So some goodies before I tell you about the crap (or one more reason this small piece of what used to be my paradise won't be home for long).
- *one zucchini (there are more, still itty bitty);
*two yellow tomatoes (yes, that's the variety; can't wait to try them at supper time);
- *plums (there are lots but I need a chair or ladder to get more); and
*a single peach (only took 5 [*%$!] years for the tree to produce!!); it was fabulously juicy and delicious. I made hubby taste it. I was so proud. I am not bitter at all that this will be the one and only peach I will ever consume off that particular tree. I mean, what's five years? I can plant another tree.... (NO, not bitter at all!)
You want to see what came in the mail today? From my magnificent friend Alison I received that gorgeous card (she must know how much I love yellow) and those oh, so adorable earrings!! I squealed when I opened the envelope! I kid you not! Ask hubby. Happy! I am so happy! I love you Alison. You are the bestest in the whole wide world! I definitely needed this bit of happy.
Look at that: a washcloth. No pattern, first time for this type for me. The diagonal thing, that is. Usually I just cast on 40 sts and knit each row until it looks square. I think this was actually faster and probably used less yarn. Hmmm. I know I goofed in a couple spots and it's not fancy or anything, but it's a washcloth for crying out loud.
And you all know that I can't stick to one project if my life depended on it. Yup, I started something new. Got the idea from a Patons Cool Weather Accessories booklet. They call it a "chill chaser vest" but I cast on with what I had on hand which was Bernat Felting instead of Patons Shetland Ragg. Naturally I spent time ripping because the gauge was off. No kidding, eh? I adjusted the cast on amount again and now am almost finished the back, and on my third ball. Fast, pleasant knit. Hubby calls it urban camo.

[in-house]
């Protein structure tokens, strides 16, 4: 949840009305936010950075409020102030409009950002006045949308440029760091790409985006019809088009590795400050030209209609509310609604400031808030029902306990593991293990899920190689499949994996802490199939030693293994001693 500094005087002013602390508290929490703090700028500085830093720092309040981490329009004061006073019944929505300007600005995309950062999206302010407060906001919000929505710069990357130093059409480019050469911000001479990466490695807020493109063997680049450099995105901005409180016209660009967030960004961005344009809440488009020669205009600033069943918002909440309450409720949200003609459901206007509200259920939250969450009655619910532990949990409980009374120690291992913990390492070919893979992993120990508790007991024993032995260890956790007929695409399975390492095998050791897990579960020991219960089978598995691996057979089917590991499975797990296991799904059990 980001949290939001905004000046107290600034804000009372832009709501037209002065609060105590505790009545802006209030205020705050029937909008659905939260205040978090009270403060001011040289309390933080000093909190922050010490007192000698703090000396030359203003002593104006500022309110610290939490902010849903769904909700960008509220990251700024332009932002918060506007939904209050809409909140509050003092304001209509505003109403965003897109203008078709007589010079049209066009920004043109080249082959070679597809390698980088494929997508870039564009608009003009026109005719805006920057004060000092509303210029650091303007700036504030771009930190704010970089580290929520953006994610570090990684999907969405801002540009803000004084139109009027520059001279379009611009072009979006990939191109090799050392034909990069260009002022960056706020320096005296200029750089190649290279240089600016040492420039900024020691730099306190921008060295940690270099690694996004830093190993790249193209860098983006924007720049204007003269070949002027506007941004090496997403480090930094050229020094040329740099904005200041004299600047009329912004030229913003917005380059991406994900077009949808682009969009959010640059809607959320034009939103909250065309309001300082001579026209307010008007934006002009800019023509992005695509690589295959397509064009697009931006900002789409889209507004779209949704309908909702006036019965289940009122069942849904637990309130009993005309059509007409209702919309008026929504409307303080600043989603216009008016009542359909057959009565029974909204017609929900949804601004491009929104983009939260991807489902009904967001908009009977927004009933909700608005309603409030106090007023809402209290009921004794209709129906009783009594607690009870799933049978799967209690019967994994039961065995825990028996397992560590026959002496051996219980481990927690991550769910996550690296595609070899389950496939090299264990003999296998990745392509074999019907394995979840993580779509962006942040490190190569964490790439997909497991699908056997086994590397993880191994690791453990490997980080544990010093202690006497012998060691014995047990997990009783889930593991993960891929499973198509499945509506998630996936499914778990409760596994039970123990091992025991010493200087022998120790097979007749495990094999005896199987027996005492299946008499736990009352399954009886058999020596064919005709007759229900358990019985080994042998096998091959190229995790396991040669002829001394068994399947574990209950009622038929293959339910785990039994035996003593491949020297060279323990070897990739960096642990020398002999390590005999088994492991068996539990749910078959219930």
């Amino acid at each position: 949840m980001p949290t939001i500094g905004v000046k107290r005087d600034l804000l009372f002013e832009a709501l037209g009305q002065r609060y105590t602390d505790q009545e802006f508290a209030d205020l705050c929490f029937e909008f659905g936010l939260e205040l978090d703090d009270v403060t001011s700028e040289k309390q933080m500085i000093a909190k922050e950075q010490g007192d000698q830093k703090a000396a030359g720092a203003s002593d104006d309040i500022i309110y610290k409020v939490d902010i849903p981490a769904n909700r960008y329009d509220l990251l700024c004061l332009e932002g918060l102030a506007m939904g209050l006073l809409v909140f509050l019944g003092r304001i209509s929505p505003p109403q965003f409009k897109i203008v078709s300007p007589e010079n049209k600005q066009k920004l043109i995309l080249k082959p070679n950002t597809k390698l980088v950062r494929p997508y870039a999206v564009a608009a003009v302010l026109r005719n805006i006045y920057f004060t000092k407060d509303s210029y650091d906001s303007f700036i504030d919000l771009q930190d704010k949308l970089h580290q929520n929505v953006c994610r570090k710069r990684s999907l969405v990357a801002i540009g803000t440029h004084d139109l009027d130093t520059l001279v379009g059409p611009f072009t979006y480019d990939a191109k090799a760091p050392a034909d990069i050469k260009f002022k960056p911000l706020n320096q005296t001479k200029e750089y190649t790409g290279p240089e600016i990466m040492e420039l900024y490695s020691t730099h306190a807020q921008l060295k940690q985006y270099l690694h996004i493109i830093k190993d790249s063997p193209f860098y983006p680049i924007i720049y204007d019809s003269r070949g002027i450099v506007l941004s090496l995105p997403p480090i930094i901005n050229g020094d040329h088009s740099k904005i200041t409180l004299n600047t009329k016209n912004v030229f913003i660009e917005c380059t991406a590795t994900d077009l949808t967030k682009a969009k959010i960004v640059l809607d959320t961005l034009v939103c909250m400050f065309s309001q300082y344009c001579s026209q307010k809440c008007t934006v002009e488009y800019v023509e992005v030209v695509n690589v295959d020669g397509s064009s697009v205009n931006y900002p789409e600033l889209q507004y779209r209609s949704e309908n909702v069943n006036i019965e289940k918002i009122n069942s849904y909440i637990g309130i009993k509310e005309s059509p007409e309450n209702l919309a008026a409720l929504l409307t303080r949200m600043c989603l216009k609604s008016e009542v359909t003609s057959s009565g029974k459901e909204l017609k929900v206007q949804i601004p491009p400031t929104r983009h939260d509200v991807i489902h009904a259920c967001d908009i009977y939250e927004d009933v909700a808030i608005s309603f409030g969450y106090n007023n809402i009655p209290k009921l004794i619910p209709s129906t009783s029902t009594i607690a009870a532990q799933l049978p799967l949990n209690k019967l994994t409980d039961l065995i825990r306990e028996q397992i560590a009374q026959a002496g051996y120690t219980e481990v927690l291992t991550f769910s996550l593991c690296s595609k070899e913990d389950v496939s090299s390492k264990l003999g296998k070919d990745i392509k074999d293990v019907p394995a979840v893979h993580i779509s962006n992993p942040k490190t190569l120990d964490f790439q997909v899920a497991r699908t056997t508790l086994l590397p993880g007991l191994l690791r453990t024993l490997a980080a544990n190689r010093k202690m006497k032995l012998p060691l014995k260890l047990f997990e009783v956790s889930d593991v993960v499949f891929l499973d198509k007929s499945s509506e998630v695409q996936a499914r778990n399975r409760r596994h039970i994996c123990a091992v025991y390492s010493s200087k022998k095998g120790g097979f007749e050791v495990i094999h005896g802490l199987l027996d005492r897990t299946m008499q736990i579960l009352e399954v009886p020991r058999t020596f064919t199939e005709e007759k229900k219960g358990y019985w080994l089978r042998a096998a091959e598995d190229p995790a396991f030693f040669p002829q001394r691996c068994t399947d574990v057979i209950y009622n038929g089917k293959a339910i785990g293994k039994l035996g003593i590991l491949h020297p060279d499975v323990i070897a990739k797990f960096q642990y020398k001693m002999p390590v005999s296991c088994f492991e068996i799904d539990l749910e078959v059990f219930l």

* * *
So we're getting kind of close to when the buyers are supposed to meet their conditions. Last week an appraiser went through the house and property, presumably because the buyers are trying to secure alternate financing in case they don't sell their house quickly enough. Hubby is driving himself crazy with worry. I have been trying not to think about it, but now even I am getting anxious. Yes, during the past several months I have not felt the love for this land like I once did. I feel isolated and not in a good way. We have been feeling the pressures of a small, closed community that this area is since we moved here, but all this time we held out hope that eventually people, the locals, would open up and make us feel like we belong. It hasn't happened. It will not happen. I know this now. Astonishingly, I lived in denial for nearly six years.
Let me tell you an abbreviated version of the eye opening event. Couple weeks ago, hubby did a sawing job for a neighbour. I've seen this neighbour in passing, but knew nothing about him. Turns out he's quite a famous artist. After the job was done, hubby and I were invited for "refreshments". The three of us spent hours talking and "refreshing" ourselves. Turns out this particular neighbour is not only a talented artist, but educated and well-read, and an exceptional conversationalist. Did I mention he has an amazing book collection? The following weekend I was invited over for a visit, and we spent many hours chatting about every conceivable topic, and eventually I went home with a borrowed book. I hadn't dreamed I'd find anyone whose company I'd enjoy so much in this rural area. (Unemployment abounds here; education is not a priority.) I had finally found someone to talk to. Seemed so simple. Until my hubby got a call from an anonymous woman: "You better watch your wife. I seen them together..." I don't think I've ever felt such a white hot fury. So that's the end of that.
Back to the dungeon for me.
Oh, I can't wait to leave this place.